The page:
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When Hannibal Lecter Meets Retail

Philadelphia Dining DC

We heard talk of chains and cannibalization Wednesday morning at the Rittenhouse, but it was no gore fest. It was the all-star panelists at our Third Annual Retail Summit talking about Center City. (Phew, it was too early in the morning for fava beans and chianti, if you ask us.) 

It's the story of a fast-growing population where demand outpaces supply, says Metro Commercial prez Steve Gartner, who was on our first of two panels (more coverage coming next week). That doesn't mean the retail scene is teeming with super luxury like in KOP, although Steve thinks Center City should learn to embrace its own special work/live/play vibrancy. Restaurants are an important part of the mix, with both chef-driven concepts and national chains... and that's not a bad thing, he adds: Chains are a sign that outside capital is taking an interest (and an opportunity for us to get bottomless salad and bread sticks). Indeed, Steve and others are getting calls from all over the country about the Philly market, including from REITs.

Our moderator, McGladrey partner Beryl Simonson, asked the panel about rents, tenant mobility, and challenges to redeveloping Market East. While rents have been stagnant for five years, and construction costs have continued to rise, Goldenberg EVP Jeremy Fogel says it’s a challenge not limited to Center City. And Goldenberg is in the construction game, not just in acquisitions, with lenders again looking at ground-up projects. Steve, meanwhile, emphasizes that the city’s expensive construction and low rents remain an impediment to development, especially for big-box retailers. (But great if you sell hammers!)

While Goldenberg has a retail presence on the riverfront, it’s Market East that Jeremy refers to as “beachfront” real estate (minus the pesky seagulls). He says that street-level retail will be an important component of the group’s Market 8 proposal if it wins the much-coveted casino license. Jeremy sees a push to open new stores, but fears of cannibalizing others has led to a view of supplementing instead of overpowering. And now the competition for retailers is beyond local, as shown by Target’s decision to scale back the number of its new stores nationwide.

You don’t have to be quite so stingy trying to find a Starbucks, and you can thank Mid-Atlantic store development manager Greg Rees for that. In the 20 years since entering Philly, he says its locations have held up pretty well, and now it's following the population growth into outlying CC neighborhoods like Grad Hospital and the Penn Hospital area of University City. Greg cautions that selling locations to retail committees can be tough; people who don’t know Philly like a local need assurance that growth is a constant. That said, he thinks the Navy Yard’s fast-growing workforce is making it an attractive candidate for future Starbucks entry.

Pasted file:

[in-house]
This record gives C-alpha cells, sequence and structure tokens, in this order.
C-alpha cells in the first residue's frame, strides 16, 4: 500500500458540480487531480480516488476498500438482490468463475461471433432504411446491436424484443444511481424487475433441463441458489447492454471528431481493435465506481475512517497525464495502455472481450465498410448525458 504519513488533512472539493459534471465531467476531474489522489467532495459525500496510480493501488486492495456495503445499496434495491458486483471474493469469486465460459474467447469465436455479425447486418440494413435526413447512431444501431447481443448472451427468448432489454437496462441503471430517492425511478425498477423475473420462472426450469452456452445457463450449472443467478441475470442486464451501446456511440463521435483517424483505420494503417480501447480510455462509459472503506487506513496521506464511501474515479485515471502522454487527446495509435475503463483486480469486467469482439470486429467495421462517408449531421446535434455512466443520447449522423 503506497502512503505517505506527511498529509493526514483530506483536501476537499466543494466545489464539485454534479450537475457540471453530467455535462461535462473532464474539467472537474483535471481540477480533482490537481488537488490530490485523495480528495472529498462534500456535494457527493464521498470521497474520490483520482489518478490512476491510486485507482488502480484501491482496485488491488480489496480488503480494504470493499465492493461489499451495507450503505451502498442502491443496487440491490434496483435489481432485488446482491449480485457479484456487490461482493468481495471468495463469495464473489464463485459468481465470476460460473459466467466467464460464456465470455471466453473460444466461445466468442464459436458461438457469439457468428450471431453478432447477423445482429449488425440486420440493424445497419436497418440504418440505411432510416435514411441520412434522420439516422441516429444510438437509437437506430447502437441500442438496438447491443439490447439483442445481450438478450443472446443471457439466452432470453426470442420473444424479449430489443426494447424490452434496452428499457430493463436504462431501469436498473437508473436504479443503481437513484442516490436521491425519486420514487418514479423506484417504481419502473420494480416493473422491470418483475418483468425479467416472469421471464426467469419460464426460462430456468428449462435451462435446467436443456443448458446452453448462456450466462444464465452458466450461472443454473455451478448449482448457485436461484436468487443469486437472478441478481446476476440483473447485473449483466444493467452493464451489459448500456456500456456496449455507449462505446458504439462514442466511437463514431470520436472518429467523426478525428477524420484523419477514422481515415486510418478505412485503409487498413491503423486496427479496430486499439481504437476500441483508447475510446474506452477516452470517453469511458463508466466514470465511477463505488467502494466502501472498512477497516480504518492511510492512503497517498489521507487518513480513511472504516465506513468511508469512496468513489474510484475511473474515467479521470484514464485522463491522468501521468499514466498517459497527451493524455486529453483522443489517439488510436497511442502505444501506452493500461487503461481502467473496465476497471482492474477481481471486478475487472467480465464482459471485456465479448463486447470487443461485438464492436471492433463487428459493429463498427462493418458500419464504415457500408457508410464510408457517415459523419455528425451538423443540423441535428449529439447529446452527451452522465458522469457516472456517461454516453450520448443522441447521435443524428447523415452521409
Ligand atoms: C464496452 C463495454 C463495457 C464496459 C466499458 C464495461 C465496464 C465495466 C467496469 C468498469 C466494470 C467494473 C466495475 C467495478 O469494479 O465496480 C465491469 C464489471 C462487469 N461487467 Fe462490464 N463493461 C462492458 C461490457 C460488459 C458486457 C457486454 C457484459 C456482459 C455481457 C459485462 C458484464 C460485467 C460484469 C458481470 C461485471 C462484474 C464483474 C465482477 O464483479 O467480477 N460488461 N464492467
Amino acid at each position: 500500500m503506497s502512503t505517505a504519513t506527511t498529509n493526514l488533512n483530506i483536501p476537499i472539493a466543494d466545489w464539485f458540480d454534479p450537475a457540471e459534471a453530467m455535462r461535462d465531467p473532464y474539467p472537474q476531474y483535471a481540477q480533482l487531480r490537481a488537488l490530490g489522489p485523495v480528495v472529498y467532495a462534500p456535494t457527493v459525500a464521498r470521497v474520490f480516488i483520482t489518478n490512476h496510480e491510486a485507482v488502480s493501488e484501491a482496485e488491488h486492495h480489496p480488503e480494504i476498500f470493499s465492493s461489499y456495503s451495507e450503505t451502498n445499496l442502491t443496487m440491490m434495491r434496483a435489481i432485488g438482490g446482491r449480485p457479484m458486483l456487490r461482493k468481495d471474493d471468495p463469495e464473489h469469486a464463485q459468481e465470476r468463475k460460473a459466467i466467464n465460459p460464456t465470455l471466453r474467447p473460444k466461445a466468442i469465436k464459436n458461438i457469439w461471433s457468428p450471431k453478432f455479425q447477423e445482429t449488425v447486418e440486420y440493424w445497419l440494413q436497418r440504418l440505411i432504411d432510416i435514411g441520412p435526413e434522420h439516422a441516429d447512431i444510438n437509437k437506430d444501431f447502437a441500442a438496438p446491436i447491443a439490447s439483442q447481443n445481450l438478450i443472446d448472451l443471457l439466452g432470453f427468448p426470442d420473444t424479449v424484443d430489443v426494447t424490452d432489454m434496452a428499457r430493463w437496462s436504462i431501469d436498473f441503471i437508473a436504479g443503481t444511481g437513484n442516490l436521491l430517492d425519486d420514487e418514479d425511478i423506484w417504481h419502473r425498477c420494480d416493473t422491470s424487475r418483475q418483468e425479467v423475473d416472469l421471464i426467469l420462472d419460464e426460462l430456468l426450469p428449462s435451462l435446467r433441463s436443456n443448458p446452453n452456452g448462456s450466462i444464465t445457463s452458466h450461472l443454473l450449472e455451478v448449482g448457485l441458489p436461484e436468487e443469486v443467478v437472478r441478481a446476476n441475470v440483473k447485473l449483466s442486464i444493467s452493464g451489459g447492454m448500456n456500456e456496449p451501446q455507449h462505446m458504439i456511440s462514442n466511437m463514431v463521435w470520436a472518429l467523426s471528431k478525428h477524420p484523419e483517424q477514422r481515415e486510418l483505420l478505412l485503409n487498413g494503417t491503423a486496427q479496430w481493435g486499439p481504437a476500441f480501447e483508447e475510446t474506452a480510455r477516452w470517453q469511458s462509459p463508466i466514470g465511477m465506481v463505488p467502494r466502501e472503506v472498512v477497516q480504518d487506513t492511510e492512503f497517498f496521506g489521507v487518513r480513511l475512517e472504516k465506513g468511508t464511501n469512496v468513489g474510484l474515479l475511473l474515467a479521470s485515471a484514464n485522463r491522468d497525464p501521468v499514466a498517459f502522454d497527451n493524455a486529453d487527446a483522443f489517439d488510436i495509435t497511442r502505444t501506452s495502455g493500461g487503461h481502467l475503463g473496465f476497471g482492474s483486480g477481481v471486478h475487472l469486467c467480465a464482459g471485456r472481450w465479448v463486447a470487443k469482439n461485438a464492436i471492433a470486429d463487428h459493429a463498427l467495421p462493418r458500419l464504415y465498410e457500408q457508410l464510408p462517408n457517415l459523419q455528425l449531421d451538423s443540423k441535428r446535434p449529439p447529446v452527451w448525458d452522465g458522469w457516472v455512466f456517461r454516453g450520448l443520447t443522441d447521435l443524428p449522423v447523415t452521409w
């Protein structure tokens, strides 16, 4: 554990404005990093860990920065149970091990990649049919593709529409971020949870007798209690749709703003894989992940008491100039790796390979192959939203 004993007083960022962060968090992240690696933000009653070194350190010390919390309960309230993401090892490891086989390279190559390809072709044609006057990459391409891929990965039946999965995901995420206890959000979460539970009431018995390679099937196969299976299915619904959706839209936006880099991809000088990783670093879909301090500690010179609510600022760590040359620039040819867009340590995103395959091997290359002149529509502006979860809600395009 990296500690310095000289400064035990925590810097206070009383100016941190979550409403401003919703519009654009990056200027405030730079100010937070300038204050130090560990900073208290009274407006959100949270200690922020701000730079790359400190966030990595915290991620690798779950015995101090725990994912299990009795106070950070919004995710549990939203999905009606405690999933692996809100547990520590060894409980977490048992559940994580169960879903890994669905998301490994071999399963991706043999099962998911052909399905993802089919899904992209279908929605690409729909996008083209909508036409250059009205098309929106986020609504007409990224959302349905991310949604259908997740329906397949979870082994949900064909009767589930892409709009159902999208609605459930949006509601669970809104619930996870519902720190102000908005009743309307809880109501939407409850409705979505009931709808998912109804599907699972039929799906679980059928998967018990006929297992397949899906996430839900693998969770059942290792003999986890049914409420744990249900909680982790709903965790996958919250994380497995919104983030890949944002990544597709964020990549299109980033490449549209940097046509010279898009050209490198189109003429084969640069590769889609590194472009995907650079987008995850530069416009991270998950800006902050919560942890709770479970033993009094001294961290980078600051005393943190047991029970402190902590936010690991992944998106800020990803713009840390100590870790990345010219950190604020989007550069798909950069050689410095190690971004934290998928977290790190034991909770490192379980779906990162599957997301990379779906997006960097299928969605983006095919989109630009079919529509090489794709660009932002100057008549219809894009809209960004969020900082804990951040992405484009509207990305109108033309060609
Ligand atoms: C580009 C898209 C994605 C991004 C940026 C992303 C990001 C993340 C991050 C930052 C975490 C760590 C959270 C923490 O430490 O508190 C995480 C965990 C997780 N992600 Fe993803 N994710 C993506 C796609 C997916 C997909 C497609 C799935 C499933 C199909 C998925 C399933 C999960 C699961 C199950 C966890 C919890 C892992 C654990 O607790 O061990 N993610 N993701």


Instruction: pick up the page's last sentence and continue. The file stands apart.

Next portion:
A real plus is that the city’s population has stopped shrinking, says Cedar Realty Trust VP Nancy Mozzachio. The flight to density has Philly repositioning to capture retailers moving away from low-density markets. TJ Maxx has been a successful tenant for Cedar, and discount stores are more attracted to supermarket centers, while restaurants keep creeping closer to 50% of retail share—“you can’t dine over the Internet” is a common sentiment echoed among panelists. (We tried once, and now we don't have a shift key.) On the other hand, the traditional supermarket is becoming harder to find: A store like BJ’s Wholesale could be found anchoring a shopping center. 

Special thanks to all our sponsors, including Control Point Associates, whose services are on the cutting edge of land surveying and consulting (snapped: Rich Butkus, David Hines, Raechel Klein, Brittany Pryor, and Paul Jurkowski). With an office in Chalfont and HQ in NJ, Rich says the company sees adaptive reuse as a big trend in 2014 and quicker turnarounds on commercial development.

Dave McCaffrey was on hand to showcase the expertise of DDP Roofing Services. Headquartered in Glen Mills, DDP works on projects up and down the East Coast.

While retail projects and program management remain at their core, Bohler Engineering (snapped: its George Cressman, Jennifer Gradel and Rob Irons) has seen growth and expansion across the board, and its outlook for 2014 is promising, they tell us, as more projects come to life.